Section 16(1) of Canada Transportation Act (CTA) specified that, subject to Canadian Transportation Agency rules, two members constituted quorum. In 2013, respondent Canadian Transportation Agency amended own General Rules by adding Rule 2.1 stating that one member constituted quorum in all proceedings before agency. Appellant granted leave to appeal on question of law, whether respondent permitted to amend quorum rule without approval of Governor in Council (GIC). Appellant submitted that Rules were regulations within meaning of s. 36(1) of Act and, as such, could only be made with approval of GIC. Appellant also submitted that since Rules originally made with approval of GIC, they only be amended with approval of GIC. Respondent claimed authority to enact rule according to rule-making power in s. 17 of Act. Appeal dismissed. Administrative tribunal’s interpretation of own statute reviewable on standard of reasonableness. Under s. 17, respondent granted power to make rules respecting variety of matters, including number of members required to hear any matter or perform any function. Whether respondent required approval of GIC depended on interpretation of “regulation” in s. 36(1). While s. 2(1) of Interpretation Act (Can.), and s. 2(1) of Statutory Instruments Act (Can.), both provided that “regulation” included rule, definitions limited to only those statutes themselves. Contrary intention evidenced in CTA, which did not use words “regulation” or “rule” interchangeably. Act used “rule” only for internal procedural or non-adjudicative administrative matters, such as quorum. Interpreting s. 17 as granting power to make rules without approval of GIC reasonable on textual, contextual and purposive analysis.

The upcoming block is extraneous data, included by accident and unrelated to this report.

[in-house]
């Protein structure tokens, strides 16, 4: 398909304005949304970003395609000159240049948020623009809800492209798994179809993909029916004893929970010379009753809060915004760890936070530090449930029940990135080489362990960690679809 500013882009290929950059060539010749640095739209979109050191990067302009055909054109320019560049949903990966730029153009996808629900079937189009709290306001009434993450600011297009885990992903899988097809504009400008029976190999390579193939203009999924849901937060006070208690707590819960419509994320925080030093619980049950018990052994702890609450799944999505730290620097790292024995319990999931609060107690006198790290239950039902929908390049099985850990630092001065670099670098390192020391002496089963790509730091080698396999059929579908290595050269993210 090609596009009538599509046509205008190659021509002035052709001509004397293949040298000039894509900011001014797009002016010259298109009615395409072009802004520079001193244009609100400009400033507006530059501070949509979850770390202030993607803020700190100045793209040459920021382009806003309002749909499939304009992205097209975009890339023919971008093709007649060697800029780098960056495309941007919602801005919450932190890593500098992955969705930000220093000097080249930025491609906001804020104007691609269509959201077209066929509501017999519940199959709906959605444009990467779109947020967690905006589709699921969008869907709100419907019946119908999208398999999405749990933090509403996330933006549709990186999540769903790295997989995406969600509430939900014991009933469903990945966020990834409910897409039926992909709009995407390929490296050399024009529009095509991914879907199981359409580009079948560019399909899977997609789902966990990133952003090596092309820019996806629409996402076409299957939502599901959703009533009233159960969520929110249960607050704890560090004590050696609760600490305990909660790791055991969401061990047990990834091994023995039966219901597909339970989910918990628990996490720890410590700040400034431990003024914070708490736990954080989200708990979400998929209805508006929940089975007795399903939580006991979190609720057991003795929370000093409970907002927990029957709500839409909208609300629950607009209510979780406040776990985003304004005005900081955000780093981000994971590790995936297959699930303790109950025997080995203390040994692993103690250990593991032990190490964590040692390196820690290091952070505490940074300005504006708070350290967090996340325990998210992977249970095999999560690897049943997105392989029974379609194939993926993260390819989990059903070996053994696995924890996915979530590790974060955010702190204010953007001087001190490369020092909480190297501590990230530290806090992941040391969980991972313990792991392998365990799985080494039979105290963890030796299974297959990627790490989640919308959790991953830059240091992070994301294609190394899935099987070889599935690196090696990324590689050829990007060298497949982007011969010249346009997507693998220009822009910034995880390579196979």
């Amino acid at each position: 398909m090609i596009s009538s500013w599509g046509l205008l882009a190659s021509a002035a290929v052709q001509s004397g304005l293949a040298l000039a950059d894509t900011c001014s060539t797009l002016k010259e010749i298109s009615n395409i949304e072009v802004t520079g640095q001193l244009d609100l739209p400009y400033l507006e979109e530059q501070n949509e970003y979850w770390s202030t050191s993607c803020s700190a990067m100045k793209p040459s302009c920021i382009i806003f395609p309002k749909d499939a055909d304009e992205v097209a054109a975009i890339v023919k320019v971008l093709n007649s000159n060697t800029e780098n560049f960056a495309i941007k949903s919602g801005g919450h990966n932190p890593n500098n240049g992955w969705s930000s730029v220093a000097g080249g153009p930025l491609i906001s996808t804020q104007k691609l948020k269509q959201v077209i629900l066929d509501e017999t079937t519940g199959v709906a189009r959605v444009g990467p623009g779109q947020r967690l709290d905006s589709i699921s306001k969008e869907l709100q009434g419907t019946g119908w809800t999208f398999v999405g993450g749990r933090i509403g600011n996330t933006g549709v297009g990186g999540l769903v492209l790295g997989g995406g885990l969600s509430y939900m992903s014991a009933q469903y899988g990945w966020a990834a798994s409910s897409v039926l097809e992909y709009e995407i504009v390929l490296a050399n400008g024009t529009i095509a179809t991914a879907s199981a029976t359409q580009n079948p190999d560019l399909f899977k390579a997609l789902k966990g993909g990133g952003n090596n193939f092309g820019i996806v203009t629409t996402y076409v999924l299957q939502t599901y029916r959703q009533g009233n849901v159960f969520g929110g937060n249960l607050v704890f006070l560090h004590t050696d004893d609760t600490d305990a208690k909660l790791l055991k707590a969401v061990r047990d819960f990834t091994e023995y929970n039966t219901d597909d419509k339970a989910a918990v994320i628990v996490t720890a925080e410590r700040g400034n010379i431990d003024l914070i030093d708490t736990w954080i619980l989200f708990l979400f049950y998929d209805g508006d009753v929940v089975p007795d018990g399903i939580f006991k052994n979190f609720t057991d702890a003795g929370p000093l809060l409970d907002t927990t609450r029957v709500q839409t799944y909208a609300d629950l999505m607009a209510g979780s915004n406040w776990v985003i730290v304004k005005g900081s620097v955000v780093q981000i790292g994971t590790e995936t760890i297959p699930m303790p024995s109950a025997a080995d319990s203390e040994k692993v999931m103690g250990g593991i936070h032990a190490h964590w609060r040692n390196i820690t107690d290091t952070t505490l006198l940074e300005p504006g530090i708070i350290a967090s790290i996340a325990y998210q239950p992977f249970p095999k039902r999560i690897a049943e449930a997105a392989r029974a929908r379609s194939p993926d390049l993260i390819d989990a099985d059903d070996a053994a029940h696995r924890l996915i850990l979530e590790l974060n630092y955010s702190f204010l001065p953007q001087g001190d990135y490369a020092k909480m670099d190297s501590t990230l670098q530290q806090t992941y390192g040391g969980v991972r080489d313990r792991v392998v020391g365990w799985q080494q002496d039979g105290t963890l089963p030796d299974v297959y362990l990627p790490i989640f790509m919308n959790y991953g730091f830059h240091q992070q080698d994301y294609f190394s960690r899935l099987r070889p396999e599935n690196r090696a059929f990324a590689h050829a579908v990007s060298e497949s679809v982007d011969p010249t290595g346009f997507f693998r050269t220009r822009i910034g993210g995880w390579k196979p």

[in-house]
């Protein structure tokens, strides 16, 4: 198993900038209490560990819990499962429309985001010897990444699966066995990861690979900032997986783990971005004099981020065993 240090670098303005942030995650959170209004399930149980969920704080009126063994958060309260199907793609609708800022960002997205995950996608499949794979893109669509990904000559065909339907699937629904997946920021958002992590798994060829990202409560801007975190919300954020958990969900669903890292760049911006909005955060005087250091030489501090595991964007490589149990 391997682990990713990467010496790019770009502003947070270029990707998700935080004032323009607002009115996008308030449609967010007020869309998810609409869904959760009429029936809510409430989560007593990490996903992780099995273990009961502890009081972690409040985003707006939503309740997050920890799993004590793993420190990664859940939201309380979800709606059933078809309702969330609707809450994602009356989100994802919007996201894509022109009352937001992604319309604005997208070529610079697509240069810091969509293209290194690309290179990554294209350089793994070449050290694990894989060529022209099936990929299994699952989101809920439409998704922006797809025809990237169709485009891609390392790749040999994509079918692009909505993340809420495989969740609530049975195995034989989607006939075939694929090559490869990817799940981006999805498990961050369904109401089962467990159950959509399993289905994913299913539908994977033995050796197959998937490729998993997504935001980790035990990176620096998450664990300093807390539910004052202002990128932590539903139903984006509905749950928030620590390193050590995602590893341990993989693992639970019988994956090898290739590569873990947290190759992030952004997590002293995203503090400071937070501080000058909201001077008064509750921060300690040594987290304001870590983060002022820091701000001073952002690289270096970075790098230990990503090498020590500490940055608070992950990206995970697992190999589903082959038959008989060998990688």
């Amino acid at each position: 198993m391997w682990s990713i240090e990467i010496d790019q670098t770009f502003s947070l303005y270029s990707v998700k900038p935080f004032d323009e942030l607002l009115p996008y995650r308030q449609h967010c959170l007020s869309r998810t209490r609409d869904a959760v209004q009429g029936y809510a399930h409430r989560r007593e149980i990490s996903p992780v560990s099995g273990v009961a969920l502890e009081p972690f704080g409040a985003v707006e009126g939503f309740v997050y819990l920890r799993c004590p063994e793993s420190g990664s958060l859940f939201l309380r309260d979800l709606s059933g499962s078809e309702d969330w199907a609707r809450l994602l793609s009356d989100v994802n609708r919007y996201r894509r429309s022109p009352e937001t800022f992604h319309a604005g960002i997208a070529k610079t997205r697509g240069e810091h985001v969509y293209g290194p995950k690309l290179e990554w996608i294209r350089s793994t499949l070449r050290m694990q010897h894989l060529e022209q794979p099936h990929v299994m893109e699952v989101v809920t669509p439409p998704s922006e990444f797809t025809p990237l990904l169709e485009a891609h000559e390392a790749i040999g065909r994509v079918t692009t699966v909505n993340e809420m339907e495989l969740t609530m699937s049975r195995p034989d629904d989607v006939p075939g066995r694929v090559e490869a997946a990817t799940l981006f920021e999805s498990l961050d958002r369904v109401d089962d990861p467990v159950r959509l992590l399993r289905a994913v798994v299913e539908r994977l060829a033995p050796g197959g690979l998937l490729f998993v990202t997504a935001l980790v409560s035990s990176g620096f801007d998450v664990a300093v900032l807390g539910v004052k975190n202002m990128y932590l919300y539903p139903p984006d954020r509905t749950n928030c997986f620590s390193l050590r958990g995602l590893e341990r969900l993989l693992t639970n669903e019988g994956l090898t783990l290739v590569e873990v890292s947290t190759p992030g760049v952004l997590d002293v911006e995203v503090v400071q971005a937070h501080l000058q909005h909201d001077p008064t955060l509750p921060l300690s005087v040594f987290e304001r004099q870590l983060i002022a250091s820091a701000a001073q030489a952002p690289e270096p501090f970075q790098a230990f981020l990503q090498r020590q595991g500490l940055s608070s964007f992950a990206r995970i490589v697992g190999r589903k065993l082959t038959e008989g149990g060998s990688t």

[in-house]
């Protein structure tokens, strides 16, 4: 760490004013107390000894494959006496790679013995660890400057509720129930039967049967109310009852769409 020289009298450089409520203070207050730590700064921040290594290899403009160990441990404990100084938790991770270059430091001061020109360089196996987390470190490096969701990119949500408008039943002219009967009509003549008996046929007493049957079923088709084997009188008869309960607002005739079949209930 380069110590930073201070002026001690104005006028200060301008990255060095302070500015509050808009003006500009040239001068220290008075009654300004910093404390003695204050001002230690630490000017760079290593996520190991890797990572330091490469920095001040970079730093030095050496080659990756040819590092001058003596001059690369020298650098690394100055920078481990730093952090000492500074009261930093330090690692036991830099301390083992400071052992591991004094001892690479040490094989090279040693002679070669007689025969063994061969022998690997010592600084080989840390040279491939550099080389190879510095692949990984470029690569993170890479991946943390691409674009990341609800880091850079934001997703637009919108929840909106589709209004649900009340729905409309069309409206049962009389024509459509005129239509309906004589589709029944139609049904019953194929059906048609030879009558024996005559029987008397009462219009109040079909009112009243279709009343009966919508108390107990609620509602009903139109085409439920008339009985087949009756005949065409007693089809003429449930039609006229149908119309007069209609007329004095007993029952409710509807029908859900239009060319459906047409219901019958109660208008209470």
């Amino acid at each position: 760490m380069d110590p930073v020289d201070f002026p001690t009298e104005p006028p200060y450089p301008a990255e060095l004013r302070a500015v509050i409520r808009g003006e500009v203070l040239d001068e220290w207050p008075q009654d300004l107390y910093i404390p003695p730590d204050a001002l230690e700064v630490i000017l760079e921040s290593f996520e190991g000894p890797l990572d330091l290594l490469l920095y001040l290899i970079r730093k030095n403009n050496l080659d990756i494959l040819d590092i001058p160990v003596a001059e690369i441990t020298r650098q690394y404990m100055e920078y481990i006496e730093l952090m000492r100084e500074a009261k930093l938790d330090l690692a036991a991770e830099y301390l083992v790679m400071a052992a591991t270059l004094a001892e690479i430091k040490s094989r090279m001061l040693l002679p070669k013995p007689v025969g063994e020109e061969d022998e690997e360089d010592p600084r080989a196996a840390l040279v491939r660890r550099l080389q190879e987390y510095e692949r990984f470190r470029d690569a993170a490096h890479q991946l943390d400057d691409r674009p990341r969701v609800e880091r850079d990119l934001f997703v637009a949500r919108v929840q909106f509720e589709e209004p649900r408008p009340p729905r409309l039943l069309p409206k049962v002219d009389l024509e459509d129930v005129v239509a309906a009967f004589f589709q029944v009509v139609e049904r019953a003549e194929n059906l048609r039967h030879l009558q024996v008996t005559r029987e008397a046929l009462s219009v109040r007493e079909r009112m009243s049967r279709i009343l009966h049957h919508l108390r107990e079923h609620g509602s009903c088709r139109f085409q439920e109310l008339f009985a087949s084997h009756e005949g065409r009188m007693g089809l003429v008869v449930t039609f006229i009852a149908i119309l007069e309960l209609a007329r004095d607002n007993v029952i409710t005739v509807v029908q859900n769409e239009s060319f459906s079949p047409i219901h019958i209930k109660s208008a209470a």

Lukács v. Canadian Transportation Agency (Mar. 19, 2014, F.C.A., Eleanor R. Dawson J.A., Wyman W. Webb J.A., and Edmond P. Blanchard J.A. (ex officio), File No. A-279-13) 239 A.C.W.S. (3d) 2.